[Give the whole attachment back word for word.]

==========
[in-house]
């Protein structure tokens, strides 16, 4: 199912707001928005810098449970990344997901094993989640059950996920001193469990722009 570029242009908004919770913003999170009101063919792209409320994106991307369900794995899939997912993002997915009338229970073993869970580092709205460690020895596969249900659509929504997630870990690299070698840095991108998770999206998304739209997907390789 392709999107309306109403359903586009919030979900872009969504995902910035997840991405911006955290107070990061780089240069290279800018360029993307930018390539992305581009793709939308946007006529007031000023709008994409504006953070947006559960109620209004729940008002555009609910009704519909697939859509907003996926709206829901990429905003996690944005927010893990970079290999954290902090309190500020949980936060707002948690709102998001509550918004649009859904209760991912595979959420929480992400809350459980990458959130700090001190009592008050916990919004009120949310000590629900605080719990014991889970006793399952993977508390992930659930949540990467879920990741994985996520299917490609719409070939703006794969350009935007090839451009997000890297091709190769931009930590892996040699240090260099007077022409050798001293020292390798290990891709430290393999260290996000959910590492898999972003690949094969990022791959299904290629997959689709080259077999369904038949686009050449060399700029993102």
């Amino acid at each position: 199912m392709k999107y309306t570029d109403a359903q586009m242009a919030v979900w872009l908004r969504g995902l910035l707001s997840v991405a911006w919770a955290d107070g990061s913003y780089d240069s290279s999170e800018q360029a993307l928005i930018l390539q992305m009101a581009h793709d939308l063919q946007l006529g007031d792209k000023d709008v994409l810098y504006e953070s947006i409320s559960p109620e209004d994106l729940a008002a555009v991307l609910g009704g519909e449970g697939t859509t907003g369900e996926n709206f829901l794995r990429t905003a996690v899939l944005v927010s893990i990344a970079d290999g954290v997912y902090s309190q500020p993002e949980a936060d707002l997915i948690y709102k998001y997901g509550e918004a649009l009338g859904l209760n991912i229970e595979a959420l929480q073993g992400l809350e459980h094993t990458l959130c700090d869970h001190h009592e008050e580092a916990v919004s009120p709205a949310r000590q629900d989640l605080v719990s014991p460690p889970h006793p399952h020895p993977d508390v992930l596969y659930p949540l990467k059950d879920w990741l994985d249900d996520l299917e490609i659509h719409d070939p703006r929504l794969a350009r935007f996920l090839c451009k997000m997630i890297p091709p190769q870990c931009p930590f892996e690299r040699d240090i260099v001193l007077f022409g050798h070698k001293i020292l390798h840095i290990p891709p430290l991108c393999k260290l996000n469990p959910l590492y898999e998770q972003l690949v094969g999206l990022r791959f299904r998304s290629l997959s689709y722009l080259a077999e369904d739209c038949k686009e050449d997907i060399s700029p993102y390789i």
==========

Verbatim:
[in-house]
């Protein structure tokens, strides 16, 4: 199912707001928005810098449970990344997901094993989640059950996920001193469990722009 570029242009908004919770913003999170009101063919792209409320994106991307369900794995899939997912993002997915009338229970073993869970580092709205460690020895596969249900659509929504997630870990690299070698840095991108998770999206998304739209997907390789 392709999107309306109403359903586009919030979900872009969504995902910035997840991405911006955290107070990061780089240069290279800018360029993307930018390539992305581009793709939308946007006529007031000023709008994409504006953070947006559960109620209004729940008002555009609910009704519909697939859509907003996926709206829901990429905003996690944005927010893990970079290999954290902090309190500020949980936060707002948690709102998001509550918004649009859904209760991912595979959420929480992400809350459980990458959130700090001190009592008050916990919004009120949310000590629900605080719990014991889970006793399952993977508390992930659930949540990467879920990741994985996520299917490609719409070939703006794969350009935007090839451009997000890297091709190769931009930590892996040699240090260099007077022409050798001293020292390798290990891709430290393999260290996000959910590492898999972003690949094969990022791959299904290629997959689709080259077999369904038949686009050449060399700029993102």
């Amino acid at each position: 199912m392709k999107y309306t570029d109403a359903q586009m242009a919030v979900w872009l908004r969504g995902l910035l707001s997840v991405a911006w919770a955290d107070g990061s913003y780089d240069s290279s999170e800018q360029a993307l928005i930018l390539q992305m009101a581009h793709d939308l063919q946007l006529g007031d792209k000023d709008v994409l810098y504006e953070s947006i409320s559960p109620e209004d994106l729940a008002a555009v991307l609910g009704g519909e449970g697939t859509t907003g369900e996926n709206f829901l794995r990429t905003a996690v899939l944005v927010s893990i990344a970079d290999g954290v997912y902090s309190q500020p993002e949980a936060d707002l997915i948690y709102k998001y997901g509550e918004a649009l009338g859904l209760n991912i229970e595979a959420l929480q073993g992400l809350e459980h094993t990458l959130c700090d869970h001190h009592e008050e580092a916990v919004s009120p709205a949310r000590q629900d989640l605080v719990s014991p460690p889970h006793p399952h020895p993977d508390v992930l596969y659930p949540l990467k059950d879920w990741l994985d249900d996520l299917e490609i659509h719409d070939p703006r929504l794969a350009r935007f996920l090839c451009k997000m997630i890297p091709p190769q870990c931009p930590f892996e690299r040699d240090i260099v001193l007077f022409g050798h070698k001293i020292l390798h840095i290990p891709p430290l991108c393999k260290l996000n469990p959910l590492y898999e998770q972003l690949v094969g999206l990022r791959f299904r998304s290629l997959s689709y722009l080259a077999e369904d739209c038949k686009e050449d997907i060399s700029p993102y390789i």